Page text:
I believe that this is quite close to the Judeo-Christian model of God. I do not believe there to be a significant difference in the understanding of God among these three religions. Certainly in Christianity you also earn your place in heaven by believing in God and attempting to follow the example of Christ. Surely Christians don’t believe that heaven can be had by anybody, irrespective of their beliefs.
I should make one more distinction: Does all of this mean that people who devote their life to religion are not rewarded? Certainly not. Within Islam, those who closely follow the teachings of Islam are certainly rewarded in the afterlife. All of heaven is not equal, and the more pious you were in your life here, the more lofty your place will be in heaven.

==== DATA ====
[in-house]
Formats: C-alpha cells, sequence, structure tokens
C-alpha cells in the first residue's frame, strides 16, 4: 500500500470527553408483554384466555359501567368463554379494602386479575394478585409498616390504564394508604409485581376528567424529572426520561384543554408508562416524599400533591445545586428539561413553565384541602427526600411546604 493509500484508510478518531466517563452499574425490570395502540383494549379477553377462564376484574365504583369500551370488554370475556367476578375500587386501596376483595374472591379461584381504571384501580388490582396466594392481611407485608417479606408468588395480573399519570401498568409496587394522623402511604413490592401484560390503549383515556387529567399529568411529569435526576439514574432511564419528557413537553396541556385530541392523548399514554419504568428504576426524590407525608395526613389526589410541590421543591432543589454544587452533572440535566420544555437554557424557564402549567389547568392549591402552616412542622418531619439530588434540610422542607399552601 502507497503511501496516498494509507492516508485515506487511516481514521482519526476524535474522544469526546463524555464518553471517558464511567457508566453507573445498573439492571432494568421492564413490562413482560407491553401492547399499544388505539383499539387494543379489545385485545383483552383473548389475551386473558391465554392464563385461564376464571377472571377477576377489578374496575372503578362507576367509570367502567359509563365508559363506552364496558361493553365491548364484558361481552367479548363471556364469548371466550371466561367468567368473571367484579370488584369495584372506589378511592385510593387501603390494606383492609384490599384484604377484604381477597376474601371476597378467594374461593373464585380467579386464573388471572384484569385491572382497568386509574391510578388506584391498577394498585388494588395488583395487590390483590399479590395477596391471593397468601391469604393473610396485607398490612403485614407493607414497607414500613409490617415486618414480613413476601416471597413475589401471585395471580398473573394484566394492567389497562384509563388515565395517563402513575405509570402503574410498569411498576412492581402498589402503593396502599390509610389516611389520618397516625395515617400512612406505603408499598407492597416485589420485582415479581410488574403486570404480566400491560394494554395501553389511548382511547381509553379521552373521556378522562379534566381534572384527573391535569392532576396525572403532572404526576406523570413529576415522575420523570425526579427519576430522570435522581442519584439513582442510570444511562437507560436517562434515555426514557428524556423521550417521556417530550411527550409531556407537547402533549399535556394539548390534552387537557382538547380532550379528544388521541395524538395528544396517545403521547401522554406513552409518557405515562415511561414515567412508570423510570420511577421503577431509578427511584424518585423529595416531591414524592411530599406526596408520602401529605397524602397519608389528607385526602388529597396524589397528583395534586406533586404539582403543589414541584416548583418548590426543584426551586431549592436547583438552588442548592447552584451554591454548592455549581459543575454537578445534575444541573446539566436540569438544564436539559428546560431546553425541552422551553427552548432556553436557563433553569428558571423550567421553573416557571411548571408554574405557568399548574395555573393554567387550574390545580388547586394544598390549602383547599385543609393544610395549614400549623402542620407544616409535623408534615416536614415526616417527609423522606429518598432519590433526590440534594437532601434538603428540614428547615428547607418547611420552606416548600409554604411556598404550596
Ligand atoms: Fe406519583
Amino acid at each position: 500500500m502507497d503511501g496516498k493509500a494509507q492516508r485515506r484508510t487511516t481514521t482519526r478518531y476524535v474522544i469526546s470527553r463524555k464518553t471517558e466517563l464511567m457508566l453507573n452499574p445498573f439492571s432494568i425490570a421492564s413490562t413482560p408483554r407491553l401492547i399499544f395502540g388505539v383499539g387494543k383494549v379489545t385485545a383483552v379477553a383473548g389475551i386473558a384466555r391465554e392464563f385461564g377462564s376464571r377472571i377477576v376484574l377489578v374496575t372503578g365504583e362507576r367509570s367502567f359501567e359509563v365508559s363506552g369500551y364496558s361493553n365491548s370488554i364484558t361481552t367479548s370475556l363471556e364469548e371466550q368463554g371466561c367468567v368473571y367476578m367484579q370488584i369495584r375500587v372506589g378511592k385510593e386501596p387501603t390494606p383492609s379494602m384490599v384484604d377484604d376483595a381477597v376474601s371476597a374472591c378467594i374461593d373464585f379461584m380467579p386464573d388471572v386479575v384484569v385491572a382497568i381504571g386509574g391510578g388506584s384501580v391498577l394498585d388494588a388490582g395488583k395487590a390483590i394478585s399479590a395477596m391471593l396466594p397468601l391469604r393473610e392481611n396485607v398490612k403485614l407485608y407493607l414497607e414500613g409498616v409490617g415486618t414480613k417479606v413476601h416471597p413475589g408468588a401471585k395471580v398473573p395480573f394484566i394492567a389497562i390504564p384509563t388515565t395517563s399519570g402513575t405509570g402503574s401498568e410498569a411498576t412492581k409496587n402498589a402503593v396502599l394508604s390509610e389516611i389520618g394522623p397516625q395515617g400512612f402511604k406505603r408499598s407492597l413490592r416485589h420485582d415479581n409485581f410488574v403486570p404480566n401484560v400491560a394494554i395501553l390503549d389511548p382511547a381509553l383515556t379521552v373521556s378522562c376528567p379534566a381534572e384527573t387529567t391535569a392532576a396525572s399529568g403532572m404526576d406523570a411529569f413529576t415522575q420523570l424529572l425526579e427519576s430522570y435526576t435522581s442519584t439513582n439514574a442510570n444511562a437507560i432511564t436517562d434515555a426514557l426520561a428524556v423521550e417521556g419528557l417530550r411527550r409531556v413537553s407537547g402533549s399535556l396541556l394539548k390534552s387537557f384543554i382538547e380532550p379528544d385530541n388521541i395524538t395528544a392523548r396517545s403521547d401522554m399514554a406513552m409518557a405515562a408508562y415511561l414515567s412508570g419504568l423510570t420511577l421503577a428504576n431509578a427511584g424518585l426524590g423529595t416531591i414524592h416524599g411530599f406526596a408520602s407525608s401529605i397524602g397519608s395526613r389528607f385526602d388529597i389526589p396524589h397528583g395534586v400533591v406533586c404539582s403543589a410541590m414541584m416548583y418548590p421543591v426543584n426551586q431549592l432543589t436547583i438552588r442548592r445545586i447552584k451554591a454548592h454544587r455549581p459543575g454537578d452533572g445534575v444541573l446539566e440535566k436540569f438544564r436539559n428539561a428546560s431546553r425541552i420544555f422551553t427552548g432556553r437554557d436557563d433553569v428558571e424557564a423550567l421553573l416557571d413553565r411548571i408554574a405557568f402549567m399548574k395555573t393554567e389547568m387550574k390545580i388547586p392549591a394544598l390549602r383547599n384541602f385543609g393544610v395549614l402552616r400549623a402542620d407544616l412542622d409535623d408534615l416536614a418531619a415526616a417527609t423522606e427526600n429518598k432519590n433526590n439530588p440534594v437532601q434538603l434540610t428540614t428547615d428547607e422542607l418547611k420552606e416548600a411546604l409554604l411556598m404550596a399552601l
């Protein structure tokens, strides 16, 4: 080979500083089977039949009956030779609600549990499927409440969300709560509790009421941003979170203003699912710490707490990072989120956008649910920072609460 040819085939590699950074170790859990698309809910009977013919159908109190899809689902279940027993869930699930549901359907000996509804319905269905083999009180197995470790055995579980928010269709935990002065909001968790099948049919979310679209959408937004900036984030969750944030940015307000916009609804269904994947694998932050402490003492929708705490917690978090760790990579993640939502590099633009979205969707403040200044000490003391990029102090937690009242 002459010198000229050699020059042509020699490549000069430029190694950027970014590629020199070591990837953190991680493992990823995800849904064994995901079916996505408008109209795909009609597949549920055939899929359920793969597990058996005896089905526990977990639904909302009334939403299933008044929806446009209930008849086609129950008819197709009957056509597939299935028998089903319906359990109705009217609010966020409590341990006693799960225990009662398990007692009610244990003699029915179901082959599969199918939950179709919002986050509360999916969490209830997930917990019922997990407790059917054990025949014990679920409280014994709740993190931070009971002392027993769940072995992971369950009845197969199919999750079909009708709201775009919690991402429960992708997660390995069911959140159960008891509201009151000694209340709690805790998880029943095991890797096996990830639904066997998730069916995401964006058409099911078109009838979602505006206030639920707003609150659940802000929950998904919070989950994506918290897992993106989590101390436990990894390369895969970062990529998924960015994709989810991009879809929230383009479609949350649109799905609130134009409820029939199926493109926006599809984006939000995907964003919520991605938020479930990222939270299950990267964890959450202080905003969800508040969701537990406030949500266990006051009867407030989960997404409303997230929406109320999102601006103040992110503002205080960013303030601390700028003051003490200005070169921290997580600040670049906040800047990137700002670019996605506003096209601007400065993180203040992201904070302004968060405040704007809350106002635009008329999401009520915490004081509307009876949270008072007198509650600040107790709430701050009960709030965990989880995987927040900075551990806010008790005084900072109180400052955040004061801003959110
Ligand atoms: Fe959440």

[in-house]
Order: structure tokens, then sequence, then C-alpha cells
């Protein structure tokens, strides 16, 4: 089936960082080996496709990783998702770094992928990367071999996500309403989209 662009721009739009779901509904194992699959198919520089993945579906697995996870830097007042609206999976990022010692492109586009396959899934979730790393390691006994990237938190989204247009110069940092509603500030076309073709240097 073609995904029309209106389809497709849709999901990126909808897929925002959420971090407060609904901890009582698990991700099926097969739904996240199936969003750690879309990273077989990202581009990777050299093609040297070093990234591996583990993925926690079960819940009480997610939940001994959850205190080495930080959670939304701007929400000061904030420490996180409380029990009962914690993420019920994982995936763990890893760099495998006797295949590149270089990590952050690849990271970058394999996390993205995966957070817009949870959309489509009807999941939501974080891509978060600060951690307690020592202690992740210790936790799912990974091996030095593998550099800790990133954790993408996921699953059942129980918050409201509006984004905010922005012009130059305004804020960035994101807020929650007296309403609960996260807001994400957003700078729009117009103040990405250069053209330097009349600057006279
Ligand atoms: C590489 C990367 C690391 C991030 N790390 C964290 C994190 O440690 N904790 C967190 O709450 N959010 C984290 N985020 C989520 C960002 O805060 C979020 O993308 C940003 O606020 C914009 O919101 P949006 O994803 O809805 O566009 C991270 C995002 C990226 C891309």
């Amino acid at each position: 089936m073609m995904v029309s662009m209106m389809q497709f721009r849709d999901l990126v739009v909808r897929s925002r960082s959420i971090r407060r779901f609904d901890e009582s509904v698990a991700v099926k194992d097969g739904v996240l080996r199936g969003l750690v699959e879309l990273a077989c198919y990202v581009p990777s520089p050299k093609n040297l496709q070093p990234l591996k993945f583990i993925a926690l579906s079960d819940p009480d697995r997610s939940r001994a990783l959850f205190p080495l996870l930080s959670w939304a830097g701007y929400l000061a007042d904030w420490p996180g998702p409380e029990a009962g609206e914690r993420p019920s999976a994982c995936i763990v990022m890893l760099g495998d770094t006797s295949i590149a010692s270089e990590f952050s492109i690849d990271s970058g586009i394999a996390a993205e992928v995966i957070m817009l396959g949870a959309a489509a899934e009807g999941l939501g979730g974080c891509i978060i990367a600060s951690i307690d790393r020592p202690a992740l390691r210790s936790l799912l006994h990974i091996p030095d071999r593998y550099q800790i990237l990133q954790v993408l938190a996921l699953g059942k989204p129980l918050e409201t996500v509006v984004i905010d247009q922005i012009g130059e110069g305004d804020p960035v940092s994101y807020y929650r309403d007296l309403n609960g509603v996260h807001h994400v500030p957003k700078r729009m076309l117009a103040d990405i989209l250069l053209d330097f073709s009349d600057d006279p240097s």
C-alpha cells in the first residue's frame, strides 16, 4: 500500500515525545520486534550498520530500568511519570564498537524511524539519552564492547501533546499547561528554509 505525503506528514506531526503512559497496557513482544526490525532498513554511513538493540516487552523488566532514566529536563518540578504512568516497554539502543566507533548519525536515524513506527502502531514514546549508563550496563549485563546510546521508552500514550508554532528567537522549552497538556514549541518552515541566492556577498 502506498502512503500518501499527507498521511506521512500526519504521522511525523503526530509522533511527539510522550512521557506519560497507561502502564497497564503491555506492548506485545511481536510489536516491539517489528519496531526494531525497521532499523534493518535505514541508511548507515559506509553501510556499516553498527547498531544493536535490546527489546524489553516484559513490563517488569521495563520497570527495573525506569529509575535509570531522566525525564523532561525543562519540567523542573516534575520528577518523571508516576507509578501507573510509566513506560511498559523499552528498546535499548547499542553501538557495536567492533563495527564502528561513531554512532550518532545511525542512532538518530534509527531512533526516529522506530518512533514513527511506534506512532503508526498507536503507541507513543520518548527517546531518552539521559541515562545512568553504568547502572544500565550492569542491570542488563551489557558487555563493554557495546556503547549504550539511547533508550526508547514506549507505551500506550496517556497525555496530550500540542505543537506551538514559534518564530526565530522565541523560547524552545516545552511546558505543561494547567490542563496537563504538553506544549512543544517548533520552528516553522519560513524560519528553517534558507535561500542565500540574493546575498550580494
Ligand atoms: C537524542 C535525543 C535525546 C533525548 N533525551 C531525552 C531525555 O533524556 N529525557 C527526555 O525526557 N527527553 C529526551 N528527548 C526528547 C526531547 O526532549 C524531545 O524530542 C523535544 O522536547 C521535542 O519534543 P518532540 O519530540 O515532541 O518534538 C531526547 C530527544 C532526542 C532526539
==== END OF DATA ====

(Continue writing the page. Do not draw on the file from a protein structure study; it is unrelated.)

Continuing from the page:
“Certainly in Christianity you also earn your place in heaven by believing in God and attempting to follow the example of Christ.”
I’m afraid that’s not quite right. In Christianity, you don’t actually _earn_ your place in heaven at all. It’s given to you. The Book of Revelation says that those in heaven are those who have have “washed their robes and made them white in the blood of the Lamb”. [Rev 7:15] “The Lamb” is Jesus. In other words, it’s completely God’s work. It’s nothing we do.
“Surely Christians don’t believe that heaven can be had by anybody, irrespective of their beliefs.”